Are you advertising your ecommerce store with Google Ads but feel that you aren’t getting the most out of it?
Well, read on here as we are about to go through what conversion tracking is with Google Ads and why it is so important. We will also take you through a step by step on how to get it all set up.
What is conversion tracking?
Google Ads has something called conversion tracking which will record your sales as well as all of the data that comes with it.
This means that once you plug it in, Google ads are then able to record data on all conversions such as location, device, keywords used, time converted, and much more.
Why is conversion tracking important?
The natural progression in Google Ads is to start your campaign with manual CPC (cost per click) bidding per keyword until you have enough conversion data to hand over the reins to Google Ad’s AI. (More information about keyword research here)
Google Ads will use this data gathered to determine your ‘Target CPA’ (Cost per action) based on the last 30 days of data.
As you can see below, in my case, this is £6.01 per conversion. Take note that this is by no means a guarantee by Google and results typically do vary:
Google Ads suggest 50 conversions in the last 30 days will gather sufficient data for the AI to lean into.
However, the general consensus is this is not enough and you should try to aim for 100 conversions before handing over control to the automated bidding strategy.
Be careful not to hand this control over prematurely, as it is possible that the AI may just run away with your ad spend budget.
Each time a would-be customer will perform a search, Google will look at all of the person’s data and create a formula to calculate the likelihood of their visit resulting in a conversion.
The larger the likelihood of a conversion, the more Google will bid on your behalf for that bid, whilst attempting to stay within their suggested target CPA.
This then will push you as high up the search rankings as your budget will permit, in turn increasing the likelihood of this high potential visitor to come to your store instead of a competitor.
How to set up conversion tracking on Shopify?
There are quite a few ways to set up Google Ads conversion tracking on your store, luckily Shopify makes this a great deal easier.
The simplest method is linking your Google Ads account with your Google Analytics account. You can follow me below:
1. Setting up Google Analytics
To set up an account with Google Analytics, you firstly need a Gmail account. Head on over to Google Analytics and they will have you sign in with your Gmail account.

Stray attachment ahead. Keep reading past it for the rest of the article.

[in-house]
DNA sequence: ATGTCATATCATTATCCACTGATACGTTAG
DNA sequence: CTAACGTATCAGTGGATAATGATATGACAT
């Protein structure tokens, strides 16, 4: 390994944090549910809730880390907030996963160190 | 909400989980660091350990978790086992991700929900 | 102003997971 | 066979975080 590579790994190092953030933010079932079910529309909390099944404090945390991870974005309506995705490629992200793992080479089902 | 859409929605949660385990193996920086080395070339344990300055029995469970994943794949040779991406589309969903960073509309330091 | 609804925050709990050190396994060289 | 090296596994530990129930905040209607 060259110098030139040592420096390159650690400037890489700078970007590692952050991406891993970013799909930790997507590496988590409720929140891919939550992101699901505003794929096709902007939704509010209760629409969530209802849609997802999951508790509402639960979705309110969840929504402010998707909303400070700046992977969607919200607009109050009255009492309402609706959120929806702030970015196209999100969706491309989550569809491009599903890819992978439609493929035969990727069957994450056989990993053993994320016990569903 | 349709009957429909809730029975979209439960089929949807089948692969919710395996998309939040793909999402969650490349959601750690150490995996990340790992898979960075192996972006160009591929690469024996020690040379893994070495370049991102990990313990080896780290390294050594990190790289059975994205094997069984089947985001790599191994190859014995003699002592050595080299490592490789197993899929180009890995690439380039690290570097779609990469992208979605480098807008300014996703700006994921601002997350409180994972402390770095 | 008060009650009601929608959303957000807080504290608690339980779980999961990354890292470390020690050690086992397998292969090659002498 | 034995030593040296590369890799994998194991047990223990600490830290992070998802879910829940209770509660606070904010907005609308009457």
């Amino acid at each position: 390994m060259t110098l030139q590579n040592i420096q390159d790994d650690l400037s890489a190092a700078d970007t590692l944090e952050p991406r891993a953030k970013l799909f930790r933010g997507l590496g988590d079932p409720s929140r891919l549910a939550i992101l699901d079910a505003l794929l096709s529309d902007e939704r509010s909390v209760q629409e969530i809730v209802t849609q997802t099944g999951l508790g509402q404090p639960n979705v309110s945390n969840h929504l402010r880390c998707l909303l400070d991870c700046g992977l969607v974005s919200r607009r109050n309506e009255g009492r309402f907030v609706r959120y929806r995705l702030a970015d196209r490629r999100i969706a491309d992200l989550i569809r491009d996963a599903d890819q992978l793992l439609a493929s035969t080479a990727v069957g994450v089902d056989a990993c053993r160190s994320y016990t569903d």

We are not going to go into the ins and outs of Google Ads in this article as it is an incredibly broad subject.
Google will take you through the setup, once completed you will be given a code which you will input into your Shopify platform to link the analytics to your store.
To do this, you need to go to your Shopify account and head on over to Online Store then Preferences. Once you scroll down you will find a field similar to below:
Input your code in there, check ‘Use Enhanced Ecommerce’ and click the save button.
2. Linking with Google Analytics
To connect your Google Analytics account with your Google Ads, you need to go to your Google Ads platform, go to Settings then select Linked Accounts.
You should see your Google Analytics account listed similar to below:
You then need to simply click Link where you see your account listed.
As stated in the image above, it is important to initially have the same Gmail login between the two platforms, otherwise, access will need to be granted.
The next step is to link it from your analytics side. So head on over to the Admin section in your Google Analytics platform.
In the Property section, you should see an option called Google Ads Linking, select this option then select the button named New Link Group.
As shown above, you have two steps here. Select your linked Google Ads account in the first step and then select the view which you wish to use.
In this case, we used the standard view initially provided by Google Analytics however this can be amended at your convenience.
3. Setting your conversion goal
Goals may vary depending on your business needs, in this case, we want all of our sales to be the conversion goal. This goal needs to be defined in Google Analytics.